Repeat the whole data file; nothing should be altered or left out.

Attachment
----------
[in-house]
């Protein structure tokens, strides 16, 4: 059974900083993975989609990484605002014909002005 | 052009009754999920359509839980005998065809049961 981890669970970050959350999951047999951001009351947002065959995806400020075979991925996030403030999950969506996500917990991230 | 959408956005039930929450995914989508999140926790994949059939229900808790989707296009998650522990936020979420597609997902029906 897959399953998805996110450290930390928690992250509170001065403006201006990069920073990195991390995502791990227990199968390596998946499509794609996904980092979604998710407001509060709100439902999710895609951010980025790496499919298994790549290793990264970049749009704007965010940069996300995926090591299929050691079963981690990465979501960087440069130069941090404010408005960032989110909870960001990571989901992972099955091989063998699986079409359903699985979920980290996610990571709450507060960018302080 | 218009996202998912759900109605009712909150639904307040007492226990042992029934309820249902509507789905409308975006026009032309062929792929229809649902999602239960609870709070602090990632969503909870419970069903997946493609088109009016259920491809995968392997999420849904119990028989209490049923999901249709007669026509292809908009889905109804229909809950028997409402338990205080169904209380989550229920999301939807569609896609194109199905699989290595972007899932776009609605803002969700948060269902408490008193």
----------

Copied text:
[in-house]
């Protein structure tokens, strides 16, 4: 059974900083993975989609990484605002014909002005 | 052009009754999920359509839980005998065809049961 981890669970970050959350999951047999951001009351947002065959995806400020075979991925996030403030999950969506996500917990991230 | 959408956005039930929450995914989508999140926790994949059939229900808790989707296009998650522990936020979420597609997902029906 897959399953998805996110450290930390928690992250509170001065403006201006990069920073990195991390995502791990227990199968390596998946499509794609996904980092979604998710407001509060709100439902999710895609951010980025790496499919298994790549290793990264970049749009704007965010940069996300995926090591299929050691079963981690990465979501960087440069130069941090404010408005960032989110909870960001990571989901992972099955091989063998699986079409359903699985979920980290996610990571709450507060960018302080 | 218009996202998912759900109605009712909150639904307040007492226990042992029934309820249902509507789905409308975006026009032309062929792929229809649902999602239960609870709070602090990632969503909870419970069903997946493609088109009016259920491809995968392997999420849904119990028989209490049923999901249709007669026509292809908009889905109804229909809950028997409402338990205080169904209380989550229920999301939807569609896609194109199905699989290595972007899932776009609605803002969700948060269902408490008193």